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Tag: technical communication

Getting Ready for TCUK12

I love the conference held by ISTC every October: the Technical Communication UK conference, also known as TCUK. A little hop over the North Sea takes me to a gathering of really nice people whose conversations and presentations get my synapses working overtime in a very good way. From our technical communication perspective, we can discuss XML, temperature controls for showers, stationery stores, content strategy, captioning, Subject Matter Experts… oh, the list goes on and on and on. I’ve done this in 2010 and 2011. I will do it again in 2012. TCUK12 is a bit special for me This year, I was given a great honor – I was asked to be a keynote speaker for the special track on accessibility and usability. I said yes! I also have a workshop and a panel discussion scheduled. The panel discussion will be moderated by the wonderful Kai Weber a.k.a. @techwriterkai.…

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Let’s talk and teach, not fight, about accessibility

A mini-vacation and some random negative tweets stirred some dusty brain cells this week. As a result, I want to make a constructive call to action. Let’s work on constructive and positive approaches to spreading accessibility awareness everywhere. This is not being cheesy and cutesy. I’m not bringing out the unicorns and rainbows, even though they can correct accessibility errors in one sprinkling of fairy dust. The background Somewhere at the end of 2008 or beginning of 2009, I saw Chris Heilman make a similar call. He said something about making positive changes. He proposed that we stop (negative) rants about some inaccessible something. Instead, he suggested taking constructive action. I took that to heart. I recall coming across a website for some spinal injury organization that had a useful-sounding brochure on exercises for people who had spine problems. The brochure was a PDF and it was inaccessible. I immediately…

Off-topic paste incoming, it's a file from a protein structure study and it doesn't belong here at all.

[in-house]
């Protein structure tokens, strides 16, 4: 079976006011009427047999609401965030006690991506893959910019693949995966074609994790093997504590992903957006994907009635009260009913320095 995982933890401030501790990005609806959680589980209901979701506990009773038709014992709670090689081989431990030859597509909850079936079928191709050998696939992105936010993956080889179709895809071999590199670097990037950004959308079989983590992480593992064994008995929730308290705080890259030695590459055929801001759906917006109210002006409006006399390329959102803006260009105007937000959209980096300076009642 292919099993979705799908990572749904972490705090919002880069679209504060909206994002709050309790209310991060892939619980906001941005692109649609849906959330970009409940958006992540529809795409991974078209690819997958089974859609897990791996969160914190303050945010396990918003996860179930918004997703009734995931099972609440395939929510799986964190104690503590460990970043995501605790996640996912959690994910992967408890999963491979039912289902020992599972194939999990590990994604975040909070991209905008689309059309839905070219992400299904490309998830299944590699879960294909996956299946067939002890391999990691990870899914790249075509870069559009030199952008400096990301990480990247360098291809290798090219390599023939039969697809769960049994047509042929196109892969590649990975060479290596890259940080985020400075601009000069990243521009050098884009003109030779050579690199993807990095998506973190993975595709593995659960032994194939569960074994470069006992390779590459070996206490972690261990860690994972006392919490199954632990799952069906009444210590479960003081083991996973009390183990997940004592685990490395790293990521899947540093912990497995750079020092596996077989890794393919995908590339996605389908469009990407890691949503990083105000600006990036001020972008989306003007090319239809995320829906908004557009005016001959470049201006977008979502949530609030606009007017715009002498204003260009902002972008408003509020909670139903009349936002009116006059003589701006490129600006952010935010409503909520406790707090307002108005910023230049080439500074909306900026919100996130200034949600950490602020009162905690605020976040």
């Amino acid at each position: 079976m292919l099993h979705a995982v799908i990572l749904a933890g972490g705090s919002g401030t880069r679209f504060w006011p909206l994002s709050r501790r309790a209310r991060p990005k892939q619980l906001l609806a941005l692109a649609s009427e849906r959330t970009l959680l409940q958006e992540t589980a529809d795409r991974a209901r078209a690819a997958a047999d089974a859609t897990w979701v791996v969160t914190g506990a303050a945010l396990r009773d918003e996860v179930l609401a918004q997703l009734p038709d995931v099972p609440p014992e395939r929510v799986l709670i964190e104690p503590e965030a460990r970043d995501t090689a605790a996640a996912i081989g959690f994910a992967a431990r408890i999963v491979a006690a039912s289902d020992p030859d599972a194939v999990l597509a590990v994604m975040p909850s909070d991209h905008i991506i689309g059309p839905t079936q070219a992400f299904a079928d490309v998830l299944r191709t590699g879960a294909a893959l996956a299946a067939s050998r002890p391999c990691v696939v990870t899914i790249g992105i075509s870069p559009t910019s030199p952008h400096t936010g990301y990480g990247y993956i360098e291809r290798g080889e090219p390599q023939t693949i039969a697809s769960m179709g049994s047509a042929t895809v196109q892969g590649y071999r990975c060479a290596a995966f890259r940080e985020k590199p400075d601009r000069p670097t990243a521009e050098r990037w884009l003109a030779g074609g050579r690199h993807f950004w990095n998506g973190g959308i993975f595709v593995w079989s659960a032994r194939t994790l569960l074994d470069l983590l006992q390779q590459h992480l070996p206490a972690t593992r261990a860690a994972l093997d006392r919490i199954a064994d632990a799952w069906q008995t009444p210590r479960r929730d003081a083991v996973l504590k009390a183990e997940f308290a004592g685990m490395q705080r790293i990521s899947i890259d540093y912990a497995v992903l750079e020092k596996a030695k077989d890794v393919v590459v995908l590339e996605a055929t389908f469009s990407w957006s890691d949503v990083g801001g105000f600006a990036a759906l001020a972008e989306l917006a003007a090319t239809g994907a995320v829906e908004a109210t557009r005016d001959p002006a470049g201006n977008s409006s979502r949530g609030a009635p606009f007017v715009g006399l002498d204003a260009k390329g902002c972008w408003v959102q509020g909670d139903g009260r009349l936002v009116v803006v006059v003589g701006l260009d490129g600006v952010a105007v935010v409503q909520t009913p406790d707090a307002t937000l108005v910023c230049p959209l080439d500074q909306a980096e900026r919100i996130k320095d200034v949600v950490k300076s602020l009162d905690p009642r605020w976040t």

Thinking About Audience – Always, Always, Always

So what did the dying Deaf man want to say? This tale popped into my mind yesterday. It came from a newsletter about a Deaf hospice care project that a friend of mine was involved in as a sign interpreter. A Deaf man in hospice care was trying to communicate with his caregivers and was getting frustrated at not getting his message across. A social worker came to see him and formed an opinion of what the man wanted to say. That opinion was influenced by the social worker’s own opinion of what a dying person would want to say. This social worker did not know sign language, and for some reason, this was not considered a problem. The man became more agitated in his efforts to communicate, and everyone assumed that he was afraid of dying. That brought up discussions of faith and comfort and lots of abstract ideas.…

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